I started Horizon Zero Dawn over this week. I’ve written in the past how I’ve failed time and time again to get into Guerilla’s open world epic, but something about Forbidden West finally changed my tune as I found myself pouring hours into the sequel as I became eager to uncover each and every little secret it had waiting for me. But now I’ve gone back to the beginning, and one silly, yet brilliant feature from the original has me reeling.
Stealth in Forbidden West is more refined. Aloy now has a selection of specific stealth attacks and added abilities that make the act of luring wild machines and hostile humans over to your hiding place that much easier. However, enemies are also smarter and more reactive, making it harder to wipe out a field of watchers or take over a rebel camp without being spotted. I prefer this approach, but there’s one absent mechanic I miss dearly.
In the early hours of Horizon Zero Dawn you can unlock the ability to whistle. An innocent gesture, but one with deadly capabilities when used correctly. As the studio’s first game outside the Killzone franchise, Aloy’s debut was filled with teething issues and small annoyances that would all be addressed in the sequel. It’s charming in a way, and the whistle fits neatly within that definition. Use it while crouched in long grass and the nearest living thing will come running, eager to investigate the sound for themselves.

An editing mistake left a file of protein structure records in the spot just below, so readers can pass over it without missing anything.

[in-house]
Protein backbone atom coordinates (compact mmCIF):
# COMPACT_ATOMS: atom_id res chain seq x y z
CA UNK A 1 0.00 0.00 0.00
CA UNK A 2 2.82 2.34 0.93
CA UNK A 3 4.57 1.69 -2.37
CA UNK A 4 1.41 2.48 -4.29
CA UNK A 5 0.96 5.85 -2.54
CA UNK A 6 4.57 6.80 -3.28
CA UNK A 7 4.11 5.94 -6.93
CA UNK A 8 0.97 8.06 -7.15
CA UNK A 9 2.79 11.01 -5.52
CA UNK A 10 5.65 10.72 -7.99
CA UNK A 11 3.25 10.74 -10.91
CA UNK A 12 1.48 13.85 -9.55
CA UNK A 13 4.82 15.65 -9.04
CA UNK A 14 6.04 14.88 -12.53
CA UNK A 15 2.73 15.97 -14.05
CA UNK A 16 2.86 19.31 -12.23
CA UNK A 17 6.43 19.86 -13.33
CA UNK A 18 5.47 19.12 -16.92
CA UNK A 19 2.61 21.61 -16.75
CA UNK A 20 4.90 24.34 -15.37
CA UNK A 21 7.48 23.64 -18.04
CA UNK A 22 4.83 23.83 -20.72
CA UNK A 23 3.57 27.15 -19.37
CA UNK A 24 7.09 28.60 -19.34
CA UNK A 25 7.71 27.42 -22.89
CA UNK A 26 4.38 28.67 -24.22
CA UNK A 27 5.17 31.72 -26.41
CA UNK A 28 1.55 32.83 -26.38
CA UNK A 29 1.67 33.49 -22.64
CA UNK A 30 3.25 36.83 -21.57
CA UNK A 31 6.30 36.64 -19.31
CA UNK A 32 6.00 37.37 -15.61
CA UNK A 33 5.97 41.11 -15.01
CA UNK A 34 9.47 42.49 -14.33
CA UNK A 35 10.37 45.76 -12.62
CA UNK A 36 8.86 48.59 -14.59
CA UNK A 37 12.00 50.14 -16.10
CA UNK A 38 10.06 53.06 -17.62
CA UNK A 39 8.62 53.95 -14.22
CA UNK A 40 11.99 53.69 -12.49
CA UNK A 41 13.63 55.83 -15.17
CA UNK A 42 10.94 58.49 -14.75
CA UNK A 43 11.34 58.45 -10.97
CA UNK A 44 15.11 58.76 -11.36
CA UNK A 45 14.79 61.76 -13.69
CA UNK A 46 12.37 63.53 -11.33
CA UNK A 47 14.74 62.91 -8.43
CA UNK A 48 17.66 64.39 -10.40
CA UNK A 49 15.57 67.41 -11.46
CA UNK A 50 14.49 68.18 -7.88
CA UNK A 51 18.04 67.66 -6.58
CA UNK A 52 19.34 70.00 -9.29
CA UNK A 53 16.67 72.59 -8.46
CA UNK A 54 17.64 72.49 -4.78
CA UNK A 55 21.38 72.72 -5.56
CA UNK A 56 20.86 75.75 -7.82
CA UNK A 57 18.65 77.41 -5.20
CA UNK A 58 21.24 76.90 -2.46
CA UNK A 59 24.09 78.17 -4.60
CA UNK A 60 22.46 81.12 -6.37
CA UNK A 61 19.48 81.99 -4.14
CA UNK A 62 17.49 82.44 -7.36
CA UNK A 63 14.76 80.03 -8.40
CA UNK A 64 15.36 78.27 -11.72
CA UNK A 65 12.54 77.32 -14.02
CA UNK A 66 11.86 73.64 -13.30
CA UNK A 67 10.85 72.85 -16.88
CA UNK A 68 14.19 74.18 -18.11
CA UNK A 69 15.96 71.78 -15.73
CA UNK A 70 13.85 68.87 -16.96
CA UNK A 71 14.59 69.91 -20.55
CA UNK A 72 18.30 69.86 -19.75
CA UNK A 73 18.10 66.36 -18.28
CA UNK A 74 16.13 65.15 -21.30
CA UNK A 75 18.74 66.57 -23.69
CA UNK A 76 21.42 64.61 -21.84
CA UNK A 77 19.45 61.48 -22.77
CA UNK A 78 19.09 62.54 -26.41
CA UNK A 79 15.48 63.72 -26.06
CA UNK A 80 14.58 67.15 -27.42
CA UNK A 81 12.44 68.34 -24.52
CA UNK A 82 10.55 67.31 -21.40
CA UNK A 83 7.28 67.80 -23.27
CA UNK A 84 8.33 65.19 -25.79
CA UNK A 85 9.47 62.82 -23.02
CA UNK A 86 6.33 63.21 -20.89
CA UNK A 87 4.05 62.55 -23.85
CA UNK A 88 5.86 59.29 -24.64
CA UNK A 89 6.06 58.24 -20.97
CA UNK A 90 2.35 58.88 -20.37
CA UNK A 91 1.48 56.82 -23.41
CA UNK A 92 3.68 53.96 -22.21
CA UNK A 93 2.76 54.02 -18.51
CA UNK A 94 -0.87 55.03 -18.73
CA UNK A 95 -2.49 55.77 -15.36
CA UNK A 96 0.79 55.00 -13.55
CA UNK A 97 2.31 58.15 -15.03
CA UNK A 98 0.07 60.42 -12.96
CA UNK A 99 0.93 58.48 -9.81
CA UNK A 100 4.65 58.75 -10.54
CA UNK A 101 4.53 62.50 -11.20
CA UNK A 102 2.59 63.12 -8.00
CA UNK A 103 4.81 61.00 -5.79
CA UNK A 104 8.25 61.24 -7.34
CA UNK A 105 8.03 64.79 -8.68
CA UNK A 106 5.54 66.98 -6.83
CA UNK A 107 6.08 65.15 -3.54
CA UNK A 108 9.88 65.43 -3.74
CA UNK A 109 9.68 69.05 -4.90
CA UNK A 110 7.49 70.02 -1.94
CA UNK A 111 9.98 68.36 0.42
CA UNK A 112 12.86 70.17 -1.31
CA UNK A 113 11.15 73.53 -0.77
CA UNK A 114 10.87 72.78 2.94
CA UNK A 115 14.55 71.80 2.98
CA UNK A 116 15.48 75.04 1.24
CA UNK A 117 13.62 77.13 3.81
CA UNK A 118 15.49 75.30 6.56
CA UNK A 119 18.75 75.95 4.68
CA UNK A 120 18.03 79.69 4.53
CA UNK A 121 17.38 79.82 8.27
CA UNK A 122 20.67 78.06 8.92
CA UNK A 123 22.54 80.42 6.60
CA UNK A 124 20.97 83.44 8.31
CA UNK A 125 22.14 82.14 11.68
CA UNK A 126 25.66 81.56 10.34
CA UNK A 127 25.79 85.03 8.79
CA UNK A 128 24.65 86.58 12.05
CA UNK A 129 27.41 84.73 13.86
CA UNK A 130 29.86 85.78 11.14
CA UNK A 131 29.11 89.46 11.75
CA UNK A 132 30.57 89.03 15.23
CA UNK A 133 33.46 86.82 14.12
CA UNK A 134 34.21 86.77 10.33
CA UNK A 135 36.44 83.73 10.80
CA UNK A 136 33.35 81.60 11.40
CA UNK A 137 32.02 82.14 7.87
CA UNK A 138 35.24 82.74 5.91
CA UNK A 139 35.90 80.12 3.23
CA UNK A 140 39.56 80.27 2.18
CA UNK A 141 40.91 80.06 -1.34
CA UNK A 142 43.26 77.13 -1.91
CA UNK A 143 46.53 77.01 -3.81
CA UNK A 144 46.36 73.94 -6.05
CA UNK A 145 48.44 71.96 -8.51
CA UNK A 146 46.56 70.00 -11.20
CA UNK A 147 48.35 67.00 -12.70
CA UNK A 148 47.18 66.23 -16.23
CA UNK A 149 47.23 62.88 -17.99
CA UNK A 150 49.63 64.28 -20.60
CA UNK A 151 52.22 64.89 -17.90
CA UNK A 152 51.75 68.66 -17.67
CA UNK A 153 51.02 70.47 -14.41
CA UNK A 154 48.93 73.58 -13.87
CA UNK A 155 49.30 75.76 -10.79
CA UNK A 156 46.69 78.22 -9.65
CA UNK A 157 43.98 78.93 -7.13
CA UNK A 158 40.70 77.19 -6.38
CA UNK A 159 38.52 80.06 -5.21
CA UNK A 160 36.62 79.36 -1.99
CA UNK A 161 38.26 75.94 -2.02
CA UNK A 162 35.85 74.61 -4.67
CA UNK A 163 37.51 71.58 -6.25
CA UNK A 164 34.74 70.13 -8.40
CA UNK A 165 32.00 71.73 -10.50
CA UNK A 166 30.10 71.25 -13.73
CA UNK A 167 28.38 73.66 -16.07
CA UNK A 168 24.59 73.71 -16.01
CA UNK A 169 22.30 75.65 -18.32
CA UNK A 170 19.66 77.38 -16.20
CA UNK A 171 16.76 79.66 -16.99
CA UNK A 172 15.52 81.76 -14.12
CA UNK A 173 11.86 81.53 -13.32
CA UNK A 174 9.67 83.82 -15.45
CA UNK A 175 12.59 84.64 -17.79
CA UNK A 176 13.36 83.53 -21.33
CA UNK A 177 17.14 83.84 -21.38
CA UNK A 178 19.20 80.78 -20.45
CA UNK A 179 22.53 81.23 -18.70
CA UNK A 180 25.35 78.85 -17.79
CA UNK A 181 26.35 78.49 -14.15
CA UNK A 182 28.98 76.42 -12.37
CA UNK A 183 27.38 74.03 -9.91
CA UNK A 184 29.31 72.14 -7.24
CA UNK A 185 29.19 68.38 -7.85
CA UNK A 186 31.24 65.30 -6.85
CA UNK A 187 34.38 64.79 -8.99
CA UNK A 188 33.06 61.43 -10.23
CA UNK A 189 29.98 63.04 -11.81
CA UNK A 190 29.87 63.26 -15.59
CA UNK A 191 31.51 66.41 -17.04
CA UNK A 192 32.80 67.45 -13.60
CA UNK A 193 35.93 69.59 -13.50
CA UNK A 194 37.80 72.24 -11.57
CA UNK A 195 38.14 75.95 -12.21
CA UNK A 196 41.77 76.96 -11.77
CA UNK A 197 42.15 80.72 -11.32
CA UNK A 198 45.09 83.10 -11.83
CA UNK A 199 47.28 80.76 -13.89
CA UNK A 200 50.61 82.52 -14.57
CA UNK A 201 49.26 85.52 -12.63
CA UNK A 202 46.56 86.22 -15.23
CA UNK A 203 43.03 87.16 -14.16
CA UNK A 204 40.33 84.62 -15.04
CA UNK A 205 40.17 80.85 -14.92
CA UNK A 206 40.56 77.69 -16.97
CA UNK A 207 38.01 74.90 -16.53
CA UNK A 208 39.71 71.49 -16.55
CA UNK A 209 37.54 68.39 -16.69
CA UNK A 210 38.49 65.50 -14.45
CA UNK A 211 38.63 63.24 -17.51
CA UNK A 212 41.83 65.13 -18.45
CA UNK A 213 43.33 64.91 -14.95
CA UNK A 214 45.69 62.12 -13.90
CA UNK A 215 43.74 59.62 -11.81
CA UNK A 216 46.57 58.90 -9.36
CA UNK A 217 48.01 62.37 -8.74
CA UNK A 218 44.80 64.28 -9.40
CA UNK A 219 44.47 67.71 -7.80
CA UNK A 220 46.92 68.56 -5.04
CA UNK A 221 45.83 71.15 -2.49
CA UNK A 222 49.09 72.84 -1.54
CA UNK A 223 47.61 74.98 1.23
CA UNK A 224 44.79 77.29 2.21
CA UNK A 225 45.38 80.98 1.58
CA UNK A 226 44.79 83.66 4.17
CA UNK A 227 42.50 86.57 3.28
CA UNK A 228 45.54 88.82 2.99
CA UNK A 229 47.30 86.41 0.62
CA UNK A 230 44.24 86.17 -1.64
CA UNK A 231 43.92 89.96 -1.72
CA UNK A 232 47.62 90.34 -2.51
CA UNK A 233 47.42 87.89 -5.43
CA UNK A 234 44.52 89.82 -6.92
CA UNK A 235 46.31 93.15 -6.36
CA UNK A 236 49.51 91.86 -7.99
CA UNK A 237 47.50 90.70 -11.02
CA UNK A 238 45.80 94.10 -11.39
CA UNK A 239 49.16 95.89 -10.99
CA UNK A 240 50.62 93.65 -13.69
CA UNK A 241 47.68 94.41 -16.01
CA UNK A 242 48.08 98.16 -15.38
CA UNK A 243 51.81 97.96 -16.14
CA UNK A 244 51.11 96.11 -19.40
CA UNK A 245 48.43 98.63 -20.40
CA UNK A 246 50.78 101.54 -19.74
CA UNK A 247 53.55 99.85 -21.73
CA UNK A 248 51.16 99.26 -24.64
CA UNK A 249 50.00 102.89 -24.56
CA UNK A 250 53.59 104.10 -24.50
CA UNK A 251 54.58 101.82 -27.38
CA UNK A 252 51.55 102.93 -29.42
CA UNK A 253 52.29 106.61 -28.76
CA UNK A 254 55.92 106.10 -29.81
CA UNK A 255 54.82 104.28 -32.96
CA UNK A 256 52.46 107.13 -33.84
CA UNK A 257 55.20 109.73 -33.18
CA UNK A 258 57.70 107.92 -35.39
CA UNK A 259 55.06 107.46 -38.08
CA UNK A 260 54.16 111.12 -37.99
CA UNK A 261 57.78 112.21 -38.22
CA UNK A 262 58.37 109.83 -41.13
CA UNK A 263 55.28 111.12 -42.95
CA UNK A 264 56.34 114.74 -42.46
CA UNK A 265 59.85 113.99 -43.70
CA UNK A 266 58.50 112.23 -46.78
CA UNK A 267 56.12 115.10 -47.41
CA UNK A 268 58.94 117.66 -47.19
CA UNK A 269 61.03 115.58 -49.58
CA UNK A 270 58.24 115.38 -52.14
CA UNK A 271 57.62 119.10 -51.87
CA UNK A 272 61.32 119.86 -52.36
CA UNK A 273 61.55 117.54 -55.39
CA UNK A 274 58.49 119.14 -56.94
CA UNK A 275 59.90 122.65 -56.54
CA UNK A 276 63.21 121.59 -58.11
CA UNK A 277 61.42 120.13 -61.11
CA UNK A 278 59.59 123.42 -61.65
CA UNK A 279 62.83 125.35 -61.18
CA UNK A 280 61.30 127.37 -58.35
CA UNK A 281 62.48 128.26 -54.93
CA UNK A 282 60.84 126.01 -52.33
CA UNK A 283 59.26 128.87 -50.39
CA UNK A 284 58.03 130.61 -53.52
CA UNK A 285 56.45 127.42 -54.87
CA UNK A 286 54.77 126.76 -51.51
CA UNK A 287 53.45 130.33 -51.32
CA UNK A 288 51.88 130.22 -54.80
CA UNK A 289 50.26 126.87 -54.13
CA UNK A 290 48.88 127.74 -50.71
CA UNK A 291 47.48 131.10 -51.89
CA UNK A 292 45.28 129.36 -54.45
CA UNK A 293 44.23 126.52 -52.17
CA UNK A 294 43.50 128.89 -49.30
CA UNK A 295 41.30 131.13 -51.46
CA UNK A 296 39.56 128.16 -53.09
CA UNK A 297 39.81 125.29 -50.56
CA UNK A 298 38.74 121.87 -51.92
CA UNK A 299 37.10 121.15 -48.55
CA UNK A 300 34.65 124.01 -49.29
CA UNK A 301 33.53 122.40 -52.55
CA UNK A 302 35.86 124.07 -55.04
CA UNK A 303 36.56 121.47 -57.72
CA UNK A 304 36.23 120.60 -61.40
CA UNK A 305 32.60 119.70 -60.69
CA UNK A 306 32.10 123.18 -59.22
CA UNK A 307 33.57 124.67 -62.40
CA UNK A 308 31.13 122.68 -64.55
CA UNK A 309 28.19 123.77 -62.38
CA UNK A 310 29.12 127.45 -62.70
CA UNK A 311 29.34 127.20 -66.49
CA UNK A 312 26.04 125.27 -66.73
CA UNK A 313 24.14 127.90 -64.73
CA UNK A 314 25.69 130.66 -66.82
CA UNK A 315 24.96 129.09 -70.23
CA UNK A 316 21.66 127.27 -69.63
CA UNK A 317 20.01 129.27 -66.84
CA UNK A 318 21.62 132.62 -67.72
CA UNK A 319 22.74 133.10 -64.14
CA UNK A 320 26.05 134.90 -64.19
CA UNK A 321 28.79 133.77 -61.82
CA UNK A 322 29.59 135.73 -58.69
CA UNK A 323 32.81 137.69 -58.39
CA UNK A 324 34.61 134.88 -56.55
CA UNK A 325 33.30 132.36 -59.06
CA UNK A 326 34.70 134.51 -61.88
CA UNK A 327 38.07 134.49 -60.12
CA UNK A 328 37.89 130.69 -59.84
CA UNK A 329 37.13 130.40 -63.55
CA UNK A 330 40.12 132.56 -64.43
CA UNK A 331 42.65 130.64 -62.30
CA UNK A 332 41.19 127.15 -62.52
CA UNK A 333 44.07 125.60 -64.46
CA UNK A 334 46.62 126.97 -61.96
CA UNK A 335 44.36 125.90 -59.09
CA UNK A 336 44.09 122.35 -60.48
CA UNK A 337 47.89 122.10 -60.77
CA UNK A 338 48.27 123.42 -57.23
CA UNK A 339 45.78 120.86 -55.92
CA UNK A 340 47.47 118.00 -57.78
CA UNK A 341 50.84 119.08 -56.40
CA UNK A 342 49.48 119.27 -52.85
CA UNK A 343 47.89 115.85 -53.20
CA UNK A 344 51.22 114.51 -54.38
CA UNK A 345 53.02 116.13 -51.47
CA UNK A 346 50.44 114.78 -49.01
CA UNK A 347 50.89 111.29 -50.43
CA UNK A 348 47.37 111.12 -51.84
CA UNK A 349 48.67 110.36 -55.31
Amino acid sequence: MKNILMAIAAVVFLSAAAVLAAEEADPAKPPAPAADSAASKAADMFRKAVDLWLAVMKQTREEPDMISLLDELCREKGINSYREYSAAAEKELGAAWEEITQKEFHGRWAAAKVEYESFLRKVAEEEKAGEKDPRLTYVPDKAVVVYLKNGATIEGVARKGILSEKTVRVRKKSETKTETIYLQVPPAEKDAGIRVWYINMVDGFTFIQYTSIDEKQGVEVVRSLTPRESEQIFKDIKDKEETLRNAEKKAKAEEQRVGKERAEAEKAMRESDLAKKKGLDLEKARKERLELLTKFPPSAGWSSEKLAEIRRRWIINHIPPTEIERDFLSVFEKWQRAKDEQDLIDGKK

You can either murder them immediately or override machines in an instant, a process that can be repeated over and over again so long as you remain far enough away from huge groups of machines and/or people. It’s busted, and turns what the game clearly hopes to be a robust stealth system into an incidentally comical game of abusing the same mechanic over and over again to grind experience points or turn even the hardest encounters into an exercise of trivial patience. I understand why it was removed in the sequel, but I’ll be damned if I don’t miss it. It made stealth fun for all the wrong reasons.
Forbidden West has stealth attacks that lock Aloy into animations that take far too long, meaning you’re often spotted when performing them anyway, and headshotting human foes with a well-placed arrow is just unreliable enough that I never wanted to depend on it. I’m happy the stealth system has matured, but I’m also heartbroken that its most eccentric element was left behind in this maturation. It had to go, but that doesn’t mean I have to be happy about it.
Playing the Horizon games in reverse order unveils a number of fun developments like. The climbing is vastly improved, as is the impact that comes from firing weapons and tearing components across myriad machines. Aloy moves with so much more grace, and the world itself feels more alive thanks to improved animations and quest design. All the changes are for the better, except the whistle. We were robbed of something magical.